That’s kinda all we were taught in school, huh? Decrease carbs. Adjust eating. Plate method.
Even in HAES, non-diet, and eating disorder spaces, the knee-jerk reaction for a new diabetes diagnosis is to adjust food and carbs. Sure, there’s some cognitive dissonance that goes on for us, and a general feeling of “ick” when that comes up, but in our training and education, we honestly haven’t been given much else to work with when it comes to diabetes management.
At a recent training I gave on the intersection of diabetes and eating disorders to a group of eating disorder clinicians, this came up a lot. “OK, yeah, but don't people with diabetes need to decrease carbs? Aren’t we doing a disservice by not adjusting the meal plan for a new diagnosis or for someone whose A1c is above goal?”
Short answer: No! By restricting carbohydrates or making other "adaptations" to meals while in active ED treatment, we are colluding with the eating disorder and doing harm. period.
Remember that there are SO. MANY. THINGS. THAT AFFECT BLOOD SUGAR! A wonderful and fun example is a study I stumbled upon yesterday (Hayashi, et al). The authors gave people with diabetes a meal and then separated them into two groups. One group went to a comedy show after eating, and the other group went to a boring lecture. They found that the comedy group had blood sugar that was an average of 50 mg/dl lower than the group that went to the lecture. Friends. Laughing can literally make as big of an impact as food on blood sugar.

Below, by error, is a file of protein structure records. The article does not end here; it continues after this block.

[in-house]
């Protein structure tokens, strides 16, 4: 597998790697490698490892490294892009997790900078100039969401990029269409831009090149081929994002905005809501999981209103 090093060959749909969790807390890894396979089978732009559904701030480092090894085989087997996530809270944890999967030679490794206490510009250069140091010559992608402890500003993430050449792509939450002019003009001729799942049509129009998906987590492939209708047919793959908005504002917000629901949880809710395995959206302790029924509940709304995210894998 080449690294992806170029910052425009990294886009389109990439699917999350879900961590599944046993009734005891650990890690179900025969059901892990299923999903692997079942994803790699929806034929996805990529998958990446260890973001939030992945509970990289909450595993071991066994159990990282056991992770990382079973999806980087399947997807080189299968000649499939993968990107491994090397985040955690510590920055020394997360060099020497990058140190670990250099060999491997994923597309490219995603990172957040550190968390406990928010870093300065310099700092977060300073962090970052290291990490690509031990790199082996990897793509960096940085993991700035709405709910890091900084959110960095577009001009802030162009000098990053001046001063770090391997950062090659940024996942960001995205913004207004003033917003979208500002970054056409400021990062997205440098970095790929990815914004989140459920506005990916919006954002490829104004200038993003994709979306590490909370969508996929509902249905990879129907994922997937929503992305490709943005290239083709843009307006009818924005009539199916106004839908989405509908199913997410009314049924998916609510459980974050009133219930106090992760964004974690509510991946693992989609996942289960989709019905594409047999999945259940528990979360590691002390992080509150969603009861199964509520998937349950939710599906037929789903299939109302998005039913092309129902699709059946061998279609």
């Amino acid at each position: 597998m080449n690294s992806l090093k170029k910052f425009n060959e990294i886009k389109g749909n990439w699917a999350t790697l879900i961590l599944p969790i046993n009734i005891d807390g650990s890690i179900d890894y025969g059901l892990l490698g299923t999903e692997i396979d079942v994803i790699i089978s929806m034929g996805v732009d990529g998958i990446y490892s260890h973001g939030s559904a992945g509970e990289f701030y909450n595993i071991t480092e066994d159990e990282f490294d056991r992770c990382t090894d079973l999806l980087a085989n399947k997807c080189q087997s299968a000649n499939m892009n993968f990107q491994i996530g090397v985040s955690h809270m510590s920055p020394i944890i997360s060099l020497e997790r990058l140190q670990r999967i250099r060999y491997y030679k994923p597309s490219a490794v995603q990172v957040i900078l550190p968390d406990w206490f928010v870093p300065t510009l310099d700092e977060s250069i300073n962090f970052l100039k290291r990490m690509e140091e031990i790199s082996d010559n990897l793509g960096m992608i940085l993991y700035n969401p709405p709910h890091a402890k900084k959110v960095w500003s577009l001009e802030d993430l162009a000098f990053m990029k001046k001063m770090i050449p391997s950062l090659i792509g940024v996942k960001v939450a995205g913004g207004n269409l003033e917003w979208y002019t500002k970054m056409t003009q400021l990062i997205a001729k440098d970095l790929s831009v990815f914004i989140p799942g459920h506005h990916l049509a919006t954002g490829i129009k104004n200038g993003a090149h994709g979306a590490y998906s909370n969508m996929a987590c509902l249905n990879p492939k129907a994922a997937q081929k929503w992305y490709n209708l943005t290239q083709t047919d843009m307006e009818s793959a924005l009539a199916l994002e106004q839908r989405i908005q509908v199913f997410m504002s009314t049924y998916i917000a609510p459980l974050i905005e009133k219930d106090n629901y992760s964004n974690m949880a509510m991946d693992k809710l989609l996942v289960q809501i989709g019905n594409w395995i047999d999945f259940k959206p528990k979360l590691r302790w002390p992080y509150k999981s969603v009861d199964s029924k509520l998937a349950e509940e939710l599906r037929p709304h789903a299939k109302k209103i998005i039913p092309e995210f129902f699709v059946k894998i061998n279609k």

Other life factors that affect blood sugar:
medications (including being under-medicated)
family and social pressures
reactions, mindset, and decision-making
If all of these affect blood sugar, why is so much focus on food? (My answer: diet culture. Diet culture’s influence on our training and education is deep, and it is extremely apparent in diabetes research - that’s a whole other post.)
When we’ve been doing great work with a patient and they receive a new diagnosis of diabetes, that feeling of “oh shit, I must be doing something wrong in my work with this patient” is not uncommon. But again, that’s diet culture and fatphobia sneaking (scratch that, bulldozing) into our lives.
Because if someone is already feeling chaotic about food and eating, adding more restrictions and rules around food isn’t going to help. You know this already. It’s the rampant fatphobia in our training, education and diabetes research that is making you second guess yourself.
So the next time you’re working with someone with diabetes and that knee-jerk reaction to make changes to food comes up for you, take a moment to pause, reflect, and get curious. What is making me have this automatic reaction to make changes to food? Where else can we focus our energy to help steer us in the direction of healing?
If we are just focusing on food, we are doing a disservice to everyone with diabetes.
Hayashi, Keiko, et al. "Laughter lowered the increase in postprandial blood glucose." Diabetes care 26.5 (2003): 1651-1652.